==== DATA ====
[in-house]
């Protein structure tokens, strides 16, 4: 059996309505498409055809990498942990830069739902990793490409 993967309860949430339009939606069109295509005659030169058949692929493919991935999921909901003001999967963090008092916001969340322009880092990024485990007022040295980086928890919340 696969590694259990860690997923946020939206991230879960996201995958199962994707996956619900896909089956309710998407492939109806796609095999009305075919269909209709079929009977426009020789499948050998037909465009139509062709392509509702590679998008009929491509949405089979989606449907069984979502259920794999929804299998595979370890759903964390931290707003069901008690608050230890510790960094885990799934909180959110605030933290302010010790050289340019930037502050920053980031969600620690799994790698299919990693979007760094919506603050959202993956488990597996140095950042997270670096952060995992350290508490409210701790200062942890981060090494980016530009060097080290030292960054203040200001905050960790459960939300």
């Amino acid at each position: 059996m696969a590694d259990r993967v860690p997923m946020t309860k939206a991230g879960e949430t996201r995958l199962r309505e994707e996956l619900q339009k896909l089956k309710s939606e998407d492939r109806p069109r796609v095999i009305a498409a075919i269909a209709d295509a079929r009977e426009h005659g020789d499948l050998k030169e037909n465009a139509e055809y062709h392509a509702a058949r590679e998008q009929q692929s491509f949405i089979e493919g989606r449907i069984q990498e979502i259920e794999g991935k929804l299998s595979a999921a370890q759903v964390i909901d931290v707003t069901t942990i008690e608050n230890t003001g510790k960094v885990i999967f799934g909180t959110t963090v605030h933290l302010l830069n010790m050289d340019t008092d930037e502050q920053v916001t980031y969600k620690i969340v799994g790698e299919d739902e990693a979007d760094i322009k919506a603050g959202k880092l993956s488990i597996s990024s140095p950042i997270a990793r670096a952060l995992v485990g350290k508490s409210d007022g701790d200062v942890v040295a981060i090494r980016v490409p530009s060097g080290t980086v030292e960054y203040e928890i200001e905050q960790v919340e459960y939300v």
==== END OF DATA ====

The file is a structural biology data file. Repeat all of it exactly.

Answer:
[in-house]
């Protein structure tokens, strides 16, 4: 059996309505498409055809990498942990830069739902990793490409 993967309860949430339009939606069109295509005659030169058949692929493919991935999921909901003001999967963090008092916001969340322009880092990024485990007022040295980086928890919340 696969590694259990860690997923946020939206991230879960996201995958199962994707996956619900896909089956309710998407492939109806796609095999009305075919269909209709079929009977426009020789499948050998037909465009139509062709392509509702590679998008009929491509949405089979989606449907069984979502259920794999929804299998595979370890759903964390931290707003069901008690608050230890510790960094885990799934909180959110605030933290302010010790050289340019930037502050920053980031969600620690799994790698299919990693979007760094919506603050959202993956488990597996140095950042997270670096952060995992350290508490409210701790200062942890981060090494980016530009060097080290030292960054203040200001905050960790459960939300």
């Amino acid at each position: 059996m696969a590694d259990r993967v860690p997923m946020t309860k939206a991230g879960e949430t996201r995958l199962r309505e994707e996956l619900q339009k896909l089956k309710s939606e998407d492939r109806p069109r796609v095999i009305a498409a075919i269909a209709d295509a079929r009977e426009h005659g020789d499948l050998k030169e037909n465009a139509e055809y062709h392509a509702a058949r590679e998008q009929q692929s491509f949405i089979e493919g989606r449907i069984q990498e979502i259920e794999g991935k929804l299998s595979a999921a370890q759903v964390i909901d931290v707003t069901t942990i008690e608050n230890t003001g510790k960094v885990i999967f799934g909180t959110t963090v605030h933290l302010l830069n010790m050289d340019t008092d930037e502050q920053v916001t980031y969600k620690i969340v799994g790698e299919d739902e990693a979007d760094i322009k919506a603050g959202k880092l993956s488990i597996s990024s140095p950042i997270a990793r670096a952060l995992v485990g350290k508490s409210d007022g701790d200062v942890v040295a981060i090494r980016v490409p530009s060097g080290t980086v030292e960054y203040e928890i200001e905050q960790v919340e459960y939300v």